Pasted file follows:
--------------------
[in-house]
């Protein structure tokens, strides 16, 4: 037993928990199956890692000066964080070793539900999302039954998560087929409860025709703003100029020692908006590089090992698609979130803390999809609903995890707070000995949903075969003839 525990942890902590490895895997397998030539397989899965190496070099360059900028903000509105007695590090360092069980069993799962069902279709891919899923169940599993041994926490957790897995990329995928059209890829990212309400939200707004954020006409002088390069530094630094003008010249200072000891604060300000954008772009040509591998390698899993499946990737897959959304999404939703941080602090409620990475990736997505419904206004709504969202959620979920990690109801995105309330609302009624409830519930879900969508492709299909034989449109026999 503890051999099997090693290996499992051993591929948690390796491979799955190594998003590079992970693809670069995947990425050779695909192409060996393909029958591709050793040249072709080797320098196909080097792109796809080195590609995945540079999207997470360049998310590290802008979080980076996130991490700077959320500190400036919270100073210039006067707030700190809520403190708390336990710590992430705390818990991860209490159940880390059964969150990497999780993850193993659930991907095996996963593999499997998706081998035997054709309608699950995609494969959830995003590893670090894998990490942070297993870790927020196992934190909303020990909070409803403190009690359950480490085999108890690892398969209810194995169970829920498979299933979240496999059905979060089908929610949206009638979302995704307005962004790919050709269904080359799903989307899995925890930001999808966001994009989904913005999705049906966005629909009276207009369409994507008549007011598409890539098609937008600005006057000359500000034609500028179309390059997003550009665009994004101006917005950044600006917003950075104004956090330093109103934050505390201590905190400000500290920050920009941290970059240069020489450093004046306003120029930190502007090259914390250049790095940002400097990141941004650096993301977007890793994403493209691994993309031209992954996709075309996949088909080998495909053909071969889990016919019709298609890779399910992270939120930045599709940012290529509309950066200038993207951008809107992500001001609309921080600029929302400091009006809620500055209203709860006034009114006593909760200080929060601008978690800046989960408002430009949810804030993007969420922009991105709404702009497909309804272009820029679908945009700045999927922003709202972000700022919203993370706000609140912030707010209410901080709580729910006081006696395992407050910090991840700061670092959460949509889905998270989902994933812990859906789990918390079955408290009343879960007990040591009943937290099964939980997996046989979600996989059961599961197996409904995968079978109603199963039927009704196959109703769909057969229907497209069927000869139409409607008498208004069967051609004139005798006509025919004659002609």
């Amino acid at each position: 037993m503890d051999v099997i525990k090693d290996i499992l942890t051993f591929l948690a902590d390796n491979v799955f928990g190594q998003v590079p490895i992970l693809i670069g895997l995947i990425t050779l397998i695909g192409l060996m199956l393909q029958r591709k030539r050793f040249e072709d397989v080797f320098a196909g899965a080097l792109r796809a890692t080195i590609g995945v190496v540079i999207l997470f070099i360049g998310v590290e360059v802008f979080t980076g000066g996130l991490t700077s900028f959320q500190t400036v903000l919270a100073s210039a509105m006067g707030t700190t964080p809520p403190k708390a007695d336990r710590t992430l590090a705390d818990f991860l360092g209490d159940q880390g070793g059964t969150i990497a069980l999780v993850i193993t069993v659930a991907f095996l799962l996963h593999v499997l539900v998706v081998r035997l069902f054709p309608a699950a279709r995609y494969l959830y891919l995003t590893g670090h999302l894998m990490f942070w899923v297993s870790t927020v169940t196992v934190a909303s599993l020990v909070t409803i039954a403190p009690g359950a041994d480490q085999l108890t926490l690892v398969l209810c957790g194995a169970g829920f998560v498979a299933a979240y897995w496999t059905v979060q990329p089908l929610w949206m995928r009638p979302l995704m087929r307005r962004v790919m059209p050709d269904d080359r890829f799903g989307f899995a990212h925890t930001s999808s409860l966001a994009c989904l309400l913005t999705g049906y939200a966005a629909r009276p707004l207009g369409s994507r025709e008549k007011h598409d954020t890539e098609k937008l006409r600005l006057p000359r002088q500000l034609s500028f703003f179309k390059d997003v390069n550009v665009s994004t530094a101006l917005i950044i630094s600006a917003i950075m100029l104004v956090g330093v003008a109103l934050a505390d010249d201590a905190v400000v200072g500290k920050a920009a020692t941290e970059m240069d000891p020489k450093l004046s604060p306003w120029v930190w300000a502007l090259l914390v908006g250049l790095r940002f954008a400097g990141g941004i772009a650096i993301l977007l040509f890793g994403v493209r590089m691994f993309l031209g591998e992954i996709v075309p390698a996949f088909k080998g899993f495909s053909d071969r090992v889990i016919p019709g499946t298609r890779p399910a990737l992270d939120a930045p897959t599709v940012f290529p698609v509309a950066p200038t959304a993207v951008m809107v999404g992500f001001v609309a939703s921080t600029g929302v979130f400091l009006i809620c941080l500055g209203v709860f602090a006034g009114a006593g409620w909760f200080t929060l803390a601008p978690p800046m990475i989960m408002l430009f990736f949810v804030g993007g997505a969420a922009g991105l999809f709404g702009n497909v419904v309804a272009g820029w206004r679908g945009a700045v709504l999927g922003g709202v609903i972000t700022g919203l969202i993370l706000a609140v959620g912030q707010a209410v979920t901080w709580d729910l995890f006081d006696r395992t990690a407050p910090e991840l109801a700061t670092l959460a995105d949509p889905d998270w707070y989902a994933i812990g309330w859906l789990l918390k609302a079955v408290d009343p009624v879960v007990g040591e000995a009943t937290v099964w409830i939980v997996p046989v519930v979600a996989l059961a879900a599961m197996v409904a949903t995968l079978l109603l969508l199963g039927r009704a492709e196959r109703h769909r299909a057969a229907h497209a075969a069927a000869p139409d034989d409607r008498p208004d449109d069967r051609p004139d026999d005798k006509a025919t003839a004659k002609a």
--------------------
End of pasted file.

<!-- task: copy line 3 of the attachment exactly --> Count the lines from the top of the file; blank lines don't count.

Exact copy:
């Amino acid at each position: 037993m503890d051999v099997i525990k090693d290996i499992l942890t051993f591929l948690a902590d390796n491979v799955f928990g190594q998003v590079p490895i992970l693809i670069g895997l995947i990425t050779l397998i695909g192409l060996m199956l393909q029958r591709k030539r050793f040249e072709d397989v080797f320098a196909g899965a080097l792109r796809a890692t080195i590609g995945v190496v540079i999207l997470f070099i360049g998310v590290e360059v802008f979080t980076g000066g996130l991490t700077s900028f959320q500190t400036v903000l919270a100073s210039a509105m006067g707030t700190t964080p809520p403190k708390a007695d336990r710590t992430l590090a705390d818990f991860l360092g209490d159940q880390g070793g059964t969150i990497a069980l999780v993850i193993t069993v659930a991907f095996l799962l996963h593999v499997l539900v998706v081998r035997l069902f054709p309608a699950a279709r995609y494969l959830y891919l995003t590893g670090h999302l894998m990490f942070w899923v297993s870790t927020v169940t196992v934190a909303s599993l020990v909070t409803i039954a403190p009690g359950a041994d480490q085999l108890t926490l690892v398969l209810c957790g194995a169970g829920f998560v498979a299933a979240y897995w496999t059905v979060q990329p089908l929610w949206m995928r009638p979302l995704m087929r307005r962004v790919m059209p050709d269904d080359r890829f799903g989307f899995a990212h925890t930001s999808s409860l966001a994009c989904l309400l913005t999705g049906y939200a966005a629909r009276p707004l207009g369409s994507r025709e008549k007011h598409d954020t890539e098609k937008l006409r600005l006057p000359r002088q500000l034609s500028f703003f179309k390059d997003v390069n550009v665009s994004t530094a101006l917005i950044i630094s600006a917003i950075m100029l104004v956090g330093v003008a109103l934050a505390d010249d201590a905190v400000v200072g500290k920050a920009a020692t941290e970059m240069d000891p020489k450093l004046s604060p306003w120029v930190w300000a502007l090259l914390v908006g250049l790095r940002f954008a400097g990141g941004i772009a650096i993301l977007l040509f890793g994403v493209r590089m691994f993309l031209g591998e992954i996709v075309p390698a996949f088909k080998g899993f495909s053909d071969r090992v889990i016919p019709g499946t298609r890779p399910a990737l992270d939120a930045p897959t599709v940012f290529p698609v509309a950066p200038t959304a993207v951008m809107v999404g992500f001001v609309a939703s921080t600029g929302v979130f400091l009006i809620c941080l500055g209203v709860f602090a006034g009114a006593g409620w909760f200080t929060l803390a601008p978690p800046m990475i989960m408002l430009f990736f949810v804030g993007g997505a969420a922009g991105l999809f709404g702009n497909v419904v309804a272009g820029w206004r679908g945009a700045v709504l999927g922003g709202v609903i972000t700022g919203l969202i993370l706000a609140v959620g912030q707010a209410v979920t901080w709580d729910l995890f006081d006696r395992t990690a407050p910090e991840l109801a700061t670092l959460a995105d949509p889905d998270w707070y989902a994933i812990g309330w859906l789990l918390k609302a079955v408290d009343p009624v879960v007990g040591e000995a009943t937290v099964w409830i939980v997996p046989v519930v979600a996989l059961a879900a599961m197996v409904a949903t995968l079978l109603l969508l199963g039927r009704a492709e196959r109703h769909r299909a057969a229907h497209a075969a069927a000869p139409d034989d409607r008498p208004d449109d069967r051609p004139d026999d005798k006509a025919t003839a004659k002609a």